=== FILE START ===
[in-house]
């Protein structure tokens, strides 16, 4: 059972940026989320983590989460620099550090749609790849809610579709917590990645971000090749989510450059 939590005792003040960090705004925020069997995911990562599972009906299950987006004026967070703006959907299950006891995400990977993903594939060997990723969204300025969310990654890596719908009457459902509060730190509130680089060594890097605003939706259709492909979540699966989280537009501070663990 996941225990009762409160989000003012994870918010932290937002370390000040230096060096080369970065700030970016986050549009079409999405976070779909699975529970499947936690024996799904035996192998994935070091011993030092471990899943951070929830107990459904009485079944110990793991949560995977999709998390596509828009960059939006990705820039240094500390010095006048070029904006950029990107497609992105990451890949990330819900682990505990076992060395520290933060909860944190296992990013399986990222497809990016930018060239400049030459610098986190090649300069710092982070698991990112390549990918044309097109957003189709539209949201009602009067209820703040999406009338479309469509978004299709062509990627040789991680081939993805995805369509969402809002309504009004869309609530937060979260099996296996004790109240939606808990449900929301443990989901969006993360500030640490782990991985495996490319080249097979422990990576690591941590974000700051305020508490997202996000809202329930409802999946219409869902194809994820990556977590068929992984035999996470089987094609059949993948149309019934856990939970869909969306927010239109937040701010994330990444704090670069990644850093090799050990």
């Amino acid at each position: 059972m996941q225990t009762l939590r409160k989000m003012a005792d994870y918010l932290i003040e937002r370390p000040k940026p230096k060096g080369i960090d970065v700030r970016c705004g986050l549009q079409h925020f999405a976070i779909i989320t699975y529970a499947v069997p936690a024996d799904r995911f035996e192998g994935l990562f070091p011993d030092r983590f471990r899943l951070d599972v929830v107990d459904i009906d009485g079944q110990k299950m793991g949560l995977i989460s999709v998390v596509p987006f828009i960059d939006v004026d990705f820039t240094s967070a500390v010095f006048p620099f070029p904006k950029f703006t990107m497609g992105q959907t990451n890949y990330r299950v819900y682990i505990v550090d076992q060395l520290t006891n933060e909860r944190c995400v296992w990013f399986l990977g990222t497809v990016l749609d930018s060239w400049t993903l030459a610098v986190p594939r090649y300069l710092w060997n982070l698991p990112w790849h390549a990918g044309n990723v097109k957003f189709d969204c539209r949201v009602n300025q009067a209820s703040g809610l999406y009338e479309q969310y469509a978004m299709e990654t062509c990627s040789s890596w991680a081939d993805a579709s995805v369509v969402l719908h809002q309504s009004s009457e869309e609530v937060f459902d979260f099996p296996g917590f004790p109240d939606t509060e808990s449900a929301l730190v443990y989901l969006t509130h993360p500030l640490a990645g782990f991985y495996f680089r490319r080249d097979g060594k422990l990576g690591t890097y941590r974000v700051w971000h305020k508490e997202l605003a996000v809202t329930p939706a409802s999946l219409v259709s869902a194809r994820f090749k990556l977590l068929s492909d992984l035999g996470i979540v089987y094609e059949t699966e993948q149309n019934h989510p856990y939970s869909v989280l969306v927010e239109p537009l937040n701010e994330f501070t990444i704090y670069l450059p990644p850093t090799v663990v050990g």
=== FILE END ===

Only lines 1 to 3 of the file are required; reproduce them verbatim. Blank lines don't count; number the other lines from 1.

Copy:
[in-house]
């Protein structure tokens, strides 16, 4: 059972940026989320983590989460620099550090749609790849809610579709917590990645971000090749989510450059 939590005792003040960090705004925020069997995911990562599972009906299950987006004026967070703006959907299950006891995400990977993903594939060997990723969204300025969310990654890596719908009457459902509060730190509130680089060594890097605003939706259709492909979540699966989280537009501070663990 996941225990009762409160989000003012994870918010932290937002370390000040230096060096080369970065700030970016986050549009079409999405976070779909699975529970499947936690024996799904035996192998994935070091011993030092471990899943951070929830107990459904009485079944110990793991949560995977999709998390596509828009960059939006990705820039240094500390010095006048070029904006950029990107497609992105990451890949990330819900682990505990076992060395520290933060909860944190296992990013399986990222497809990016930018060239400049030459610098986190090649300069710092982070698991990112390549990918044309097109957003189709539209949201009602009067209820703040999406009338479309469509978004299709062509990627040789991680081939993805995805369509969402809002309504009004869309609530937060979260099996296996004790109240939606808990449900929301443990989901969006993360500030640490782990991985495996490319080249097979422990990576690591941590974000700051305020508490997202996000809202329930409802999946219409869902194809994820990556977590068929992984035999996470089987094609059949993948149309019934856990939970869909969306927010239109937040701010994330990444704090670069990644850093090799050990």
């Amino acid at each position: 059972m996941q225990t009762l939590r409160k989000m003012a005792d994870y918010l932290i003040e937002r370390p000040k940026p230096k060096g080369i960090d970065v700030r970016c705004g986050l549009q079409h925020f999405a976070i779909i989320t699975y529970a499947v069997p936690a024996d799904r995911f035996e192998g994935l990562f070091p011993d030092r983590f471990r899943l951070d599972v929830v107990d459904i009906d009485g079944q110990k299950m793991g949560l995977i989460s999709v998390v596509p987006f828009i960059d939006v004026d990705f820039t240094s967070a500390v010095f006048p620099f070029p904006k950029f703006t990107m497609g992105q959907t990451n890949y990330r299950v819900y682990i505990v550090d076992q060395l520290t006891n933060e909860r944190c995400v296992w990013f399986l990977g990222t497809v990016l749609d930018s060239w400049t993903l030459a610098v986190p594939r090649y300069l710092w060997n982070l698991p990112w790849h390549a990918g044309n990723v097109k957003f189709d969204c539209r949201v009602n300025q009067a209820s703040g809610l999406y009338e479309q969310y469509a978004m299709e990654t062509c990627s040789s890596w991680a081939d993805a579709s995805v369509v969402l719908h809002q309504s009004s009457e869309e609530v937060f459902d979260f099996p296996g917590f004790p109240d939606t509060e808990s449900a929301l730190v443990y989901l969006t509130h993360p500030l640490a990645g782990f991985y495996f680089r490319r080249d097979g060594k422990l990576g690591t890097y941590r974000v700051w971000h305020k508490e997202l605003a996000v809202t329930p939706a409802s999946l219409v259709s869902a194809r994820f090749k990556l977590l068929s492909d992984l035999g996470i979540v089987y094609e059949t699966e993948q149309n019934h989510p856990y939970s869909v989280l969306v927010e239109p537009l937040n701010e994330f501070t990444i704090y670069l450059p990644p850093t090799v663990v050990g």